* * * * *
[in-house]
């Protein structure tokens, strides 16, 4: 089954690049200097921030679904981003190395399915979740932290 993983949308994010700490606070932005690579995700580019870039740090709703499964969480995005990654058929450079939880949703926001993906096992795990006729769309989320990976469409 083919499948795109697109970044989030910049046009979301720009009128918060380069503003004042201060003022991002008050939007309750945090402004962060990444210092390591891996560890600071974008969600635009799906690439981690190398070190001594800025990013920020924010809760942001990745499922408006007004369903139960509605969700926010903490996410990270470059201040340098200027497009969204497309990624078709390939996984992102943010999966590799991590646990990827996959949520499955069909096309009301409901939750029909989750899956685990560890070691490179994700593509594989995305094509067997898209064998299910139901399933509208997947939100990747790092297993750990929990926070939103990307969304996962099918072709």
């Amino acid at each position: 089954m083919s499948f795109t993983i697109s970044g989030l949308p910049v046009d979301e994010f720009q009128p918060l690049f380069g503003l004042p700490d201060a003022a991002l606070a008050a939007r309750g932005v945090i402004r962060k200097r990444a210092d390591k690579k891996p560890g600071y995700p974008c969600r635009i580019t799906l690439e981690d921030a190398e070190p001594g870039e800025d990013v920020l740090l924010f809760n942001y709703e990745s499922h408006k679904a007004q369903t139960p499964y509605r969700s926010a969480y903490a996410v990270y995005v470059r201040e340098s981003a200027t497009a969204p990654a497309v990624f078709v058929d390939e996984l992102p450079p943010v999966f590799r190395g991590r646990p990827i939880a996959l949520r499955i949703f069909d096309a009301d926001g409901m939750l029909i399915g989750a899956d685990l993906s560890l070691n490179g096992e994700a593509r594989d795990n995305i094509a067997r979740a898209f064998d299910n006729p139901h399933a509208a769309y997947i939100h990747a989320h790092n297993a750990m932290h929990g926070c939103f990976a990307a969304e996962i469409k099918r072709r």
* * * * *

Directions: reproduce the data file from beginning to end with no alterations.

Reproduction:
[in-house]
């Protein structure tokens, strides 16, 4: 089954690049200097921030679904981003190395399915979740932290 993983949308994010700490606070932005690579995700580019870039740090709703499964969480995005990654058929450079939880949703926001993906096992795990006729769309989320990976469409 083919499948795109697109970044989030910049046009979301720009009128918060380069503003004042201060003022991002008050939007309750945090402004962060990444210092390591891996560890600071974008969600635009799906690439981690190398070190001594800025990013920020924010809760942001990745499922408006007004369903139960509605969700926010903490996410990270470059201040340098200027497009969204497309990624078709390939996984992102943010999966590799991590646990990827996959949520499955069909096309009301409901939750029909989750899956685990560890070691490179994700593509594989995305094509067997898209064998299910139901399933509208997947939100990747790092297993750990929990926070939103990307969304996962099918072709």
């Amino acid at each position: 089954m083919s499948f795109t993983i697109s970044g989030l949308p910049v046009d979301e994010f720009q009128p918060l690049f380069g503003l004042p700490d201060a003022a991002l606070a008050a939007r309750g932005v945090i402004r962060k200097r990444a210092d390591k690579k891996p560890g600071y995700p974008c969600r635009i580019t799906l690439e981690d921030a190398e070190p001594g870039e800025d990013v920020l740090l924010f809760n942001y709703e990745s499922h408006k679904a007004q369903t139960p499964y509605r969700s926010a969480y903490a996410v990270y995005v470059r201040e340098s981003a200027t497009a969204p990654a497309v990624f078709v058929d390939e996984l992102p450079p943010v999966f590799r190395g991590r646990p990827i939880a996959l949520r499955i949703f069909d096309a009301d926001g409901m939750l029909i399915g989750a899956d685990l993906s560890l070691n490179g096992e994700a593509r594989d795990n995305i094509a067997r979740a898209f064998d299910n006729p139901h399933a509208a769309y997947i939100h990747a989320h790092n297993a750990m932290h929990g926070c939103f990976a990307a969304e996962i469409k099918r072709r």